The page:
Im Focus: First quantum photonic circuit with electrically driven light source

Optical quantum computers can revolutionize computer technology. A team of researchers led by scientists from Münster University and KIT now succeeded in putting a quantum optical experimental set-up onto a chip. In doing so, they have met one of the requirements for making it possible to use photonic circuits for optical quantum computers.

Optical quantum computers are what people are pinning their hopes on for tomorrow’s computer technology – whether for tap-proof data encryption, ultrafast...

Im Focus: OLED microdisplays in data glasses for improved human-machine interaction

The Fraunhofer Institute for Organic Electronics, Electron Beam and Plasma Technology FEP has been developing various applications for OLED microdisplays based on organic semiconductors. By integrating the capabilities of an image sensor directly into the microdisplay, eye movements can be recorded by the smart glasses and utilized for guidance and control functions, as one example. The new design will be debuted at Augmented World Expo Europe (AWE) in Berlin at Booth B25, October 18th – 19th.

“Augmented-reality” and “wearables” have become terms we encounter almost daily. Both can make daily life a little simpler and provide valuable assistance for...

Im Focus: Artificial Intelligence Helps in the Discovery of New Materials

With the help of artificial intelligence, chemists from the University of Basel in Switzerland have computed the characteristics of about two million crystals made up of four chemical elements. The researchers were able to identify 90 previously unknown thermodynamically stable crystals that can be regarded as new materials. They report on their findings in the scientific journal Physical Review Letters.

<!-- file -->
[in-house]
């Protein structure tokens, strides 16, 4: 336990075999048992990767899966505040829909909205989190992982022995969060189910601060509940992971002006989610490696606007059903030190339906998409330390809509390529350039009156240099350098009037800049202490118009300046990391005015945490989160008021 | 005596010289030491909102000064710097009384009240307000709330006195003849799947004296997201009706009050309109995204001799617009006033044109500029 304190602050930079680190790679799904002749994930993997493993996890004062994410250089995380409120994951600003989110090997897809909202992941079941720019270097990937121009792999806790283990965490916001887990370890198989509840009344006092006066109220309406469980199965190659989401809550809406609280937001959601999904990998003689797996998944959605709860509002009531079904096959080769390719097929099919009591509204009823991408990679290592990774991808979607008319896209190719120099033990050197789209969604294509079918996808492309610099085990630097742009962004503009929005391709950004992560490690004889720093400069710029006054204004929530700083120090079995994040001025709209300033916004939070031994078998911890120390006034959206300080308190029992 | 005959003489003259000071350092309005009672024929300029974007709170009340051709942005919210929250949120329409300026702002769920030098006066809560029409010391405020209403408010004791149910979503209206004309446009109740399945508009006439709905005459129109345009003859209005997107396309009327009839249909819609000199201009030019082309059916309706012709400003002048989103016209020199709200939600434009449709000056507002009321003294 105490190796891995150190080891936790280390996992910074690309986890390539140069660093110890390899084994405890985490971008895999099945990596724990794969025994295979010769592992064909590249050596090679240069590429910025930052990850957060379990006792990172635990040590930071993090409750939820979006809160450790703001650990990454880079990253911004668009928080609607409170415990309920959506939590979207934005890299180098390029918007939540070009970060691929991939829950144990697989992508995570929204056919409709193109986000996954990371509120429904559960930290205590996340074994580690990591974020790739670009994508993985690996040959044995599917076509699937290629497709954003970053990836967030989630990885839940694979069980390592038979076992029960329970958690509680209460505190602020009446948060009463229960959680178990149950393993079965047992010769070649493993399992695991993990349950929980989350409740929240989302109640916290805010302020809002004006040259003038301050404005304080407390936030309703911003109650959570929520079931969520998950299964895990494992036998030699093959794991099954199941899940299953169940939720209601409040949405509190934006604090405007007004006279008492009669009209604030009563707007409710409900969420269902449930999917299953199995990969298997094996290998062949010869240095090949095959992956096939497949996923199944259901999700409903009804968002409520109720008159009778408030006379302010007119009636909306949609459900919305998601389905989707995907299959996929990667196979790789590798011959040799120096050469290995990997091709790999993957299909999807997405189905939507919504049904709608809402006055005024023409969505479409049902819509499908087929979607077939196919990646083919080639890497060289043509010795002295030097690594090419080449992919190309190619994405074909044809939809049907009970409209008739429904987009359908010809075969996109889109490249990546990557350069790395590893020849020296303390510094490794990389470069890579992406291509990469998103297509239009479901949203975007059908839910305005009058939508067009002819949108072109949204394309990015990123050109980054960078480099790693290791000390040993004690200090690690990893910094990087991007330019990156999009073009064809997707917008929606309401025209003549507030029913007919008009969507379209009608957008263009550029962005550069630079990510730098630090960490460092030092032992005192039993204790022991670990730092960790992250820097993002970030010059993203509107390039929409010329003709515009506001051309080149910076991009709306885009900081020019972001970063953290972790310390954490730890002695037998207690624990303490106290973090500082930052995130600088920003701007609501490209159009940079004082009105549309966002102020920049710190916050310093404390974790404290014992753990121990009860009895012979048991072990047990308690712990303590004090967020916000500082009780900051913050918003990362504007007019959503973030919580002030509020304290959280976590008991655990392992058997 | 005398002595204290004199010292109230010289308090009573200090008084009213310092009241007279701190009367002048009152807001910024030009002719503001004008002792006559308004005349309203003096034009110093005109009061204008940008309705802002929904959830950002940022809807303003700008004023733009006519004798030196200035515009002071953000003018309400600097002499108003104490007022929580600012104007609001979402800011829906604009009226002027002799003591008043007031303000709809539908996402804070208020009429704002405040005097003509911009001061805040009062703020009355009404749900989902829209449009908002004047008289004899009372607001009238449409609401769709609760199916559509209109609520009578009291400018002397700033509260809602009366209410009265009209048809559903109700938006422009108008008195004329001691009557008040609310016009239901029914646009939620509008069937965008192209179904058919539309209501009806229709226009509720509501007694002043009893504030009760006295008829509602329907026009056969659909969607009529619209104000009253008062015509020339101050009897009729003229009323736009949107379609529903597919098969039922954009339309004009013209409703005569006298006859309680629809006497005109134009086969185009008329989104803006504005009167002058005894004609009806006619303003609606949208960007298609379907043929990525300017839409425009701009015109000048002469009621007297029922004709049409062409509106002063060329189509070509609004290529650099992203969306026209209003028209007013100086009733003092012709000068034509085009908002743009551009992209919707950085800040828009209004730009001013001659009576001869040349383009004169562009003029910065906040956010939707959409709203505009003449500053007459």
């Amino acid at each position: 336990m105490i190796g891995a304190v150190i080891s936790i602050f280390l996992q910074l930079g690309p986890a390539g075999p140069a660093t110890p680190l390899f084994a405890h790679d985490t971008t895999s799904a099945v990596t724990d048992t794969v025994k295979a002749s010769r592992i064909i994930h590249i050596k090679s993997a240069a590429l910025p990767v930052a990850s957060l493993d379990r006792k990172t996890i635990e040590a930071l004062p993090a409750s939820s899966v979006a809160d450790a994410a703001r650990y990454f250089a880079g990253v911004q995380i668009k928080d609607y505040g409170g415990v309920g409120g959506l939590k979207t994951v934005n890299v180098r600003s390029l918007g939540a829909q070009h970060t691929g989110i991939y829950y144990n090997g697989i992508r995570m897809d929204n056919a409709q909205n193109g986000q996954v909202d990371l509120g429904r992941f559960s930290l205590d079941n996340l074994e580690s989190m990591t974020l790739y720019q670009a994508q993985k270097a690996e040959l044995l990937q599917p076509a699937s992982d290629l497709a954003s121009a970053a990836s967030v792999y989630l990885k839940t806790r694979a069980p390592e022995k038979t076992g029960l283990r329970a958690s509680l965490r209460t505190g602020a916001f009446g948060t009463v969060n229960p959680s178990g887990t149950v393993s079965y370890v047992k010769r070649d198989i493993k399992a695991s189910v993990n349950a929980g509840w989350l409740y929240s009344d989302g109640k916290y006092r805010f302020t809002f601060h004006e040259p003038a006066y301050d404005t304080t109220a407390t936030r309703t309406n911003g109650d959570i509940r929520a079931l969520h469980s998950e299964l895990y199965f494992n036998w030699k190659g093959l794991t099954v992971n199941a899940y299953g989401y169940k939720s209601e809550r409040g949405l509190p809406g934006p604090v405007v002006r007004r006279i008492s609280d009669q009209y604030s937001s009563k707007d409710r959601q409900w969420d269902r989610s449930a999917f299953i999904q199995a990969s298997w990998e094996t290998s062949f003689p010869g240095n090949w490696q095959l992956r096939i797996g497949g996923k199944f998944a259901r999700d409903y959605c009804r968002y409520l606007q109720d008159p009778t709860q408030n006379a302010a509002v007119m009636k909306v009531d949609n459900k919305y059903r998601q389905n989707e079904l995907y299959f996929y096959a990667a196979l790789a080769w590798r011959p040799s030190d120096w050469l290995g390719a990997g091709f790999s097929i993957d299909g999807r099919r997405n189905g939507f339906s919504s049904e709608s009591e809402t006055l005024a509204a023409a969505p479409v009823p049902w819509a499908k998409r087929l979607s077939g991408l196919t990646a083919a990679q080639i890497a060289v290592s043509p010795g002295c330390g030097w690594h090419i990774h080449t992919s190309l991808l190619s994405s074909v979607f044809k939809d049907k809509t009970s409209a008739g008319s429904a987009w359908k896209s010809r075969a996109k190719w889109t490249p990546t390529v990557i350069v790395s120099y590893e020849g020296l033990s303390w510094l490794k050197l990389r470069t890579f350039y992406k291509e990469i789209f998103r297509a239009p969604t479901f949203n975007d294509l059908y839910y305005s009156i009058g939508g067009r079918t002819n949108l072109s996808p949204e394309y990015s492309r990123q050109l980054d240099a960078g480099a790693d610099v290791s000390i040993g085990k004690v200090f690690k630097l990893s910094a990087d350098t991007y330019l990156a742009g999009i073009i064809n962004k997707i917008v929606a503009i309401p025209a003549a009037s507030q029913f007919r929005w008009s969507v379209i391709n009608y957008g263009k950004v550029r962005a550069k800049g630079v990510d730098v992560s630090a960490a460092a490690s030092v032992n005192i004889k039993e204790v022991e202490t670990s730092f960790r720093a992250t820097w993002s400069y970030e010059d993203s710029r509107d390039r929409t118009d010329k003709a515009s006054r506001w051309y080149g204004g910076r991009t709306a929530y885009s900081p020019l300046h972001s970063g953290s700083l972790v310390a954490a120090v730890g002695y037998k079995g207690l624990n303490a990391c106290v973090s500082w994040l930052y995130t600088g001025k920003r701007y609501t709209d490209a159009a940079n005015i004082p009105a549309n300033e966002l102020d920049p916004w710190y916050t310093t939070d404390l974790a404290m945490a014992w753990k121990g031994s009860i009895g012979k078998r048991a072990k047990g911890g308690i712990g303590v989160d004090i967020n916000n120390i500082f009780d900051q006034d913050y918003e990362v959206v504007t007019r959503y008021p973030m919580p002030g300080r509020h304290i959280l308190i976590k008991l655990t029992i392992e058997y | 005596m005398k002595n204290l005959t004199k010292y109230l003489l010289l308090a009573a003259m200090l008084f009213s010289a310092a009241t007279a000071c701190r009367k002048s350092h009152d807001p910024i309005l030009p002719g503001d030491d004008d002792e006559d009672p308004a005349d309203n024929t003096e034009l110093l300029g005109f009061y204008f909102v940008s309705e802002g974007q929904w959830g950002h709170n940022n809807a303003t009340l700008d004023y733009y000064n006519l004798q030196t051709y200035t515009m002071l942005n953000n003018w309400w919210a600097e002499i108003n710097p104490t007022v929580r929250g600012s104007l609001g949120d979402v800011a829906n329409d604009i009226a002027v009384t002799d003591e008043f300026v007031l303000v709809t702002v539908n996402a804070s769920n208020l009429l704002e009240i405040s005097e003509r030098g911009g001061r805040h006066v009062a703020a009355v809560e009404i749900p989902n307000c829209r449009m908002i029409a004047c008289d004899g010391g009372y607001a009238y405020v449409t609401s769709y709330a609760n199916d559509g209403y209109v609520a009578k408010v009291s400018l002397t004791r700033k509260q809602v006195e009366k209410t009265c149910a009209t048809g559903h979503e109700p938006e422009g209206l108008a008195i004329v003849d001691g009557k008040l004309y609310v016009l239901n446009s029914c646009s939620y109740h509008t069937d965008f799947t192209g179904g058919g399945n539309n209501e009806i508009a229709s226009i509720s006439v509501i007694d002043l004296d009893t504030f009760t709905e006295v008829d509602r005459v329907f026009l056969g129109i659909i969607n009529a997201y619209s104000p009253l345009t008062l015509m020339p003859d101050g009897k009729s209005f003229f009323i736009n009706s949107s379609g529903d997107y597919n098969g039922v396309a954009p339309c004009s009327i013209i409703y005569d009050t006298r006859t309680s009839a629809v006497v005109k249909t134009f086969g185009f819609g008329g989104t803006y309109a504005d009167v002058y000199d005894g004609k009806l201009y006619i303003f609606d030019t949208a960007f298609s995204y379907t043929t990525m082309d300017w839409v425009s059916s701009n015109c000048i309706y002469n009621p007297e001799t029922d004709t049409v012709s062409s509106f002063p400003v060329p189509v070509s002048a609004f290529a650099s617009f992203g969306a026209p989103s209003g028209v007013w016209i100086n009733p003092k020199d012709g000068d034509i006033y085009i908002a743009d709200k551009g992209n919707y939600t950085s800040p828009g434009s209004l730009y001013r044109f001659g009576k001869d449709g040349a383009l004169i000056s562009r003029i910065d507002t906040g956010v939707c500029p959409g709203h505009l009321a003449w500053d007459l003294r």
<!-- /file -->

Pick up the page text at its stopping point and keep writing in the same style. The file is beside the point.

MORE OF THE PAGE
Elpasolite is a glassy, transparent, shiny and soft mineral with a cubic crystal structure. First discovered in El Paso County (Colorado, USA), it can also be...

Im Focus: Complex hardmetal tools out of the 3D printer

For the first time, Fraunhofer IKTS shows additively manufactured hardmetal tools at WorldPM 2016 in Hamburg. Mechanical, chemical as well as a high heat resistance and extreme hardness are required from tools that are used in mechanical and automotive engineering or in plastics and building materials industry. Researchers at the Fraunhofer Institute for Ceramic Technologies and Systems IKTS in Dresden managed the production of complex hardmetal tools via 3D printing in a quality that are in no way inferior to conventionally produced high-performance tools.

Fraunhofer IKTS counts decades of proven expertise in the development of hardmetals. To date, reliable cutting, drilling, pressing and stamping tools made of...

Im Focus: Launch of New Industry Working Group for Process Control in Laser Material Processing

At AKL’16, the International Laser Technology Congress held in May this year, interest in the topic of process control was greater than expected. Appropriately, the event was also used to launch the Industry Working Group for Process Control in Laser Material Processing. The group provides a forum for representatives from industry and research to initiate pre-competitive projects and discuss issues such as standards, potential cost savings and feasibility.

In the age of industry 4.0, laser technology is firmly established within manufacturing. A wide variety of laser techniques – from USP ablation and additive...

All Focus news of the innovation-report >>>

Anzeige

Anzeige

Event News

Laser use for neurosurgery and biofabrication - LaserForum 2016 focuses on medical technology

27.09.2016 | Event News

Experts from industry and academia discuss the future mobile telecommunications standard 5G

23.09.2016 | Event News

ICPE in Graz for the seventh time

20.09.2016 | Event News

 
Latest News

‘Missing link’ found in the development of bioelectronic medicines

27.09.2016 | Life Sciences

A blue stoplight to prevent runaway photosynthesis

27.09.2016 | Life Sciences

Malaysia's unique freshwater mussels in danger

27.09.2016 | Ecology, The Environment and Conservation

VideoLinks
B2B-VideoLinks
More VideoLinks >>>